[Photo: S.S. Australia leaving the dock in Honolulu Harbor; Honolulu, Hawaiʻi. Photo by Christian J. Hedemann. SP 207229.]
[Photo: S.S. Australia; Honolulu, Hawaiʻi. Photo by Christian J. Hedemann. SP 207230.]
He aloha moku o Keawe
Happy Mele Monday!
Sailing aboard the S.S. Australia, Emalia Kaihumua set out for California to perform hula overseas. While living thousands of miles away from home, she began to experience unrelenting homesickness intensified by the cold weather of San Francisco. In 1894, Emalia composed this mele expressing feelings of displacement and a deep longing for the familiarity of Hawaiʻi. Anyone who has had such an experience while living far away from home may be able to relate to the sentiments expressed in today’s featured mele.
(Mele translation by Mary Kawena Pukui)
He aloha moku o Keawe,
Beloved is the land of Keawe,
ʻĀina a ka nani me ka maluhia.
Land of beauty and peace.
Hoʻokūkū wau me Kaleponi
I make a comparison with California
Hawaiʻi ka ʻoi o nā ʻailana.
And find Hawaiʻi the better land.
Na ka ʻAukekulia i kono mai iaʻu
It was the Australia which invited me
E naue i ka ʻāina malihini.
To visit (this) foreign land.
ʻĀina kamahaʻo i kaʻu ʻike
This is a wonderful land in my opinion,
Ua uhi paʻa pū ʻia e ka noe.
Ever enveloped by fogs.
ʻIke i ka hau hoʻokuakea ʻili,
I know the snow that bleaches the skin
Hoʻopumehana i kahi kapuahi.
That makes one warm oneself at a fireplace.
Ka ʻiniki a ke anu me he ipo ala
The cold pinches like a lover
E koi mai ana iaʻu e hoʻi.
And urges me to go home.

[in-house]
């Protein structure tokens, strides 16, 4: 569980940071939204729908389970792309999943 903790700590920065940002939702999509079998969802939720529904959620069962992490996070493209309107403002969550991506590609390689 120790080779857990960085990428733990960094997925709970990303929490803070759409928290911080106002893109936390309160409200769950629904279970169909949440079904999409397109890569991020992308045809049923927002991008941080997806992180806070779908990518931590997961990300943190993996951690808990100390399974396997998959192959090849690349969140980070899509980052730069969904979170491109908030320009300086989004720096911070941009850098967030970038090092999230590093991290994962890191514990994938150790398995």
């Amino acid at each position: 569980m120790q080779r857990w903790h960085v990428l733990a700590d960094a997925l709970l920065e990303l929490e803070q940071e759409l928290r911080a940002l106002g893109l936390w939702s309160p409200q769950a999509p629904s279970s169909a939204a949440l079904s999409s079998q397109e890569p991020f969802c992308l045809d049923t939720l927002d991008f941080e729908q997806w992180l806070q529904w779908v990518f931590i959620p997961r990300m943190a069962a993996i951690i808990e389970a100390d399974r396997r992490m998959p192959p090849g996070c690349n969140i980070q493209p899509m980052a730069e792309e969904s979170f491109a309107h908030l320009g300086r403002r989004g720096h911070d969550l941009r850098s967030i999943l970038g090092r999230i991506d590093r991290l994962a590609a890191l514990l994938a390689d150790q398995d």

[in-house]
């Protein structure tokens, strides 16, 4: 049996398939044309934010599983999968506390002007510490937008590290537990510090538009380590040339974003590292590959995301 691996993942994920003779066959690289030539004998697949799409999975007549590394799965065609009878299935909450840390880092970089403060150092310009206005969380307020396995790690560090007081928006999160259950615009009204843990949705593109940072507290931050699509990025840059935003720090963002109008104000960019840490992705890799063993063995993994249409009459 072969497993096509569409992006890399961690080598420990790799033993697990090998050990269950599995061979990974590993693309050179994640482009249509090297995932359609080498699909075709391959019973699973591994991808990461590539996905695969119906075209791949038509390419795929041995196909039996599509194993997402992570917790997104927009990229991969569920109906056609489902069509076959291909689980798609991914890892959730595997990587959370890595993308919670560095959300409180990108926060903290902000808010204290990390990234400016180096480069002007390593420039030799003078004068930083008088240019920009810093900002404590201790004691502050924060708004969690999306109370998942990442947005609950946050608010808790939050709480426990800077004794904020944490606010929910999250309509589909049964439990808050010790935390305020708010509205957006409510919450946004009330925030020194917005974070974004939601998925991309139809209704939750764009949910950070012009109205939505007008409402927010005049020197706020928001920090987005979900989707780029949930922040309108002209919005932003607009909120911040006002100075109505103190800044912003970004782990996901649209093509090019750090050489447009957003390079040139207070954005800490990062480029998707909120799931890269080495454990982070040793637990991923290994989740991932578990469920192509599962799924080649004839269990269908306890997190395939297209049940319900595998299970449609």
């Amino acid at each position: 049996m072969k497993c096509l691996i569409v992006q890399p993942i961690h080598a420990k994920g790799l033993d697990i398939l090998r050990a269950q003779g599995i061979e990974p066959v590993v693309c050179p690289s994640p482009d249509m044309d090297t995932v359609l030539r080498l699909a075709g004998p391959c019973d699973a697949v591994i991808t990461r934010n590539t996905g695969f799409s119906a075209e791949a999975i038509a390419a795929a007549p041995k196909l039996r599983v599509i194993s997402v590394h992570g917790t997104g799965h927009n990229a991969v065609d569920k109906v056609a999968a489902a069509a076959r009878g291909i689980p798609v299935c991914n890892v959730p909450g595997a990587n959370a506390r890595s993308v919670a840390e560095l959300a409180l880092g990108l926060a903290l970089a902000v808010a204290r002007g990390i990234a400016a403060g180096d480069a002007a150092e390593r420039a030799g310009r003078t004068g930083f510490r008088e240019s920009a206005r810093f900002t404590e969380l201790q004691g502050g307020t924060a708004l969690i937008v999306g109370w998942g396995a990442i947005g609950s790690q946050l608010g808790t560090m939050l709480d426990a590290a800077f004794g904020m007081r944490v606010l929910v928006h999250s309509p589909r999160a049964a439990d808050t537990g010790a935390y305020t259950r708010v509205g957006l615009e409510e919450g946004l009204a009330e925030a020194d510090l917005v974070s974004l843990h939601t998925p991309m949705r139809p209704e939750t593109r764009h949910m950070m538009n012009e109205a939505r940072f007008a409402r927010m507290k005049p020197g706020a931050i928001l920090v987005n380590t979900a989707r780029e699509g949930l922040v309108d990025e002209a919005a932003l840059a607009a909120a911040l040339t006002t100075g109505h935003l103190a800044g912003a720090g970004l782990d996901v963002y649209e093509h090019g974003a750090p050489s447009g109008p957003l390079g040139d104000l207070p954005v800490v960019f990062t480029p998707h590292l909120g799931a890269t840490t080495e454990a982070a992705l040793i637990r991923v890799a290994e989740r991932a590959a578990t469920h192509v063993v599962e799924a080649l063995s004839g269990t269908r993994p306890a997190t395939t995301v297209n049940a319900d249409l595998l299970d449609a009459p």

I laila huli hope koʻu manaʻo
Then my mind goes wandering back
A he kaukani mile koʻu manaʻo.
Though I am thousands of mile away.
Hū mai ke aloha no ka ʻāina
Love wells up for my homeland
No ka poi ʻuoʻuo kāohi puʻu.
And the smooth poi that sooths the throat.
Haʻina ʻia mai ana ka puana,
This ends my song,
Ke aloha ʻāina kuʻu lei ia.
The love of homeland is my lei.
[Call Number: MS SC Roberts 5.4, pg. 136b-137a]
Mele are an invaluable primary resource for Hawaiian scholarship and cultural connection. The Welo Hou: Building Connections to the Roberts Mele Collection project, funded in part by the Institute for Museum and Library Services, will improve the digitization, indexing, and accessibility of a unique and treasured collection of mele dating from pre-Western contact to the early 1900s. This pilot project will serve as a model for improved access to and increased engagement with the Bishop Museum Library & Archives’ other mele collections.
Welo Hou, or to unfurl once again, aims to provide more opportunities for researchers of all levels of Hawaiian language and cultural fluency to access the Roberts Collection with ease, and honors the connections between Hawaiian voices of the past and our community of the present.